Will Taiwan take centre stage in the US-China conflict?

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Will Taiwan take centre stage in the US-China conflict?

The United States has been the world’s overshadowing power for the last 100 years. America’s global hegemony was cemented in 1945, with the US economy accounting for almost half of the global economy. Following the victory in the Cold War and the fall of the Soviet Union, the United States positioned itself as the new international order’s regulator, establishing a unipolar world. Nonetheless, in the last two decades, things have drastically altered. By withdrawing from several international organisations and treaties, former US President Trump has further isolated the US from the rest of the globe.

In contrast, China has risen to become the world’s top trading partner, strengthening its global position. After Trump left the White House, the primary question in US foreign policy was how to deal with China. According to Biden, China has emerged as the primary adversary of US strategic goals today. Biden also claims to have formed a particular working group within the Pentagon to develop a new China strategy. Yet, China and the United States are also engaged in a diplomatic conflict that extends beyond the economy, especially over Taiwan, China’s renegade island country. Chinese officials consider Taiwan to be a breakaway province that must be reintegrated into the country’s borders. At the same time, the United States regards Taiwan as a sovereign state that has aided the United States in resisting Beijing’s rising power.

Nevertheless, China seems to be planning to reclaim control of Taiwan based on reliable facts. From the Deng Xiaoping Revolution to today’s confrontational attitude, China’s foreign policy has changed dramatically over the years. So far, the essential US attempts to enhance deterrence against a possible Chinese invasion of Taiwan have been as follows:

1. Arm Taiwan with advanced weapons to increase the military and human costs that Beijing would bear in the event of a full-fledged invasion. Today, the United States considers sending billions of dollars in sophisticated weaponry to Taiwan and strengthening strategic relations with the anti-communist island. As a result, Taiwan is fast becoming a flashpoint for tensions between Beijing and Washington, potentially sparking WWIII.

2-Washington sought to intensify its economic sanctions on China, wage a global isolation campaign against Beijing, and instil universal anti-Chinese sentiments. If China succeeds in annexing Taiwan, the US military will lose its first, most significant base in East and Southeast Asia, presenting a severe challenge to the US’s worldwide supremacy. Thus, the United States is becoming more concerned about China’s military buildup in the South China Sea. Consequently, the US intends to exhort its other allies, like Australia, to join in protecting Taiwan. Japan may prevent China from invading Taiwan in a possible military conflict by turning cruise ships into aircraft carriers and stationing ballistic missiles on the Ryukyu Islands, situated near Taiwan.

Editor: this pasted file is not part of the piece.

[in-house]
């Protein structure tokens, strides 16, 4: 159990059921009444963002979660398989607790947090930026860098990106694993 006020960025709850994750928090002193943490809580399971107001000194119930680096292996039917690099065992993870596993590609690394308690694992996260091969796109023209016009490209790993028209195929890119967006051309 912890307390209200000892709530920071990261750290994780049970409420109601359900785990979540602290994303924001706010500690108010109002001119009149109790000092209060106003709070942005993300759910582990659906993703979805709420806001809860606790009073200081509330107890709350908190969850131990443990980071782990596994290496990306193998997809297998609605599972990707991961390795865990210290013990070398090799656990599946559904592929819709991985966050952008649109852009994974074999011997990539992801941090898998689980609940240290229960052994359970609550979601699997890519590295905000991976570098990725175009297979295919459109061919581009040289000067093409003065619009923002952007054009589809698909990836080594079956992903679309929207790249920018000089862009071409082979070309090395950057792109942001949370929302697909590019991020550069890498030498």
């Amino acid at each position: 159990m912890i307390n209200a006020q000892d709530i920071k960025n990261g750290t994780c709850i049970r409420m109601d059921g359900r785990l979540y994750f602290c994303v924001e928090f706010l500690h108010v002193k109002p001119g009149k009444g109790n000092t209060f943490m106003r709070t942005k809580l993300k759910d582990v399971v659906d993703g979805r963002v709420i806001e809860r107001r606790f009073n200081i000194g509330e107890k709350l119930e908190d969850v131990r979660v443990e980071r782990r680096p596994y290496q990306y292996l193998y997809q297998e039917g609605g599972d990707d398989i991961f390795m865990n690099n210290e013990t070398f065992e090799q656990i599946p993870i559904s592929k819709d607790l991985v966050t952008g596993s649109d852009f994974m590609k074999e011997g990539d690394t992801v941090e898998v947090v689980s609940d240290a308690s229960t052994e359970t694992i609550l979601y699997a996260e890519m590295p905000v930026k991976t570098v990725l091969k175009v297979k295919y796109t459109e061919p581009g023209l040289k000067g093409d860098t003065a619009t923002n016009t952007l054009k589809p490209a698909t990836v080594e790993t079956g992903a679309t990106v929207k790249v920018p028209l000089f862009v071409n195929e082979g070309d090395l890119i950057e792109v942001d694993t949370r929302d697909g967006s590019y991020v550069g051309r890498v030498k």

Furthermore, several observers believe that the US is trying to combine both engagement and containment strategies with China under President Biden’s leadership. Although the Biden administration has long used the term “engagement” to refer to its attempts to de-escalate tensions with China, the White House is gradually abandoning diplomatic initiatives. In fact, the US strives to impede Beijing’s political ascendancy both internationally and within East Asia through engagement with traditional allies in Europe, India, Japan, Australia, and South Korea. As a consequence of Beijing’s firm stance on Taiwan, the US’ future activities in the South China Sea will be crucial in a potential military confrontation between China and Taiwan. If the United States tries to exacerbate the ideological schism between China and Taiwan by pitting the idea of a communist and totalitarian China vis-à-vis a so-called free and democratic Taiwan, a major military confrontation between Beijing and Taipei is almost certain to occur.

A direct military confrontation between China and the United States over Taiwan, on the other hand, is highly improbable since a military conflict between the two countries would quickly spread throughout the world. Russia, North Korea, Iran, and Pakistan are allies of China, and they will not sit idly by if the US goes to war with the Chinese dragon.

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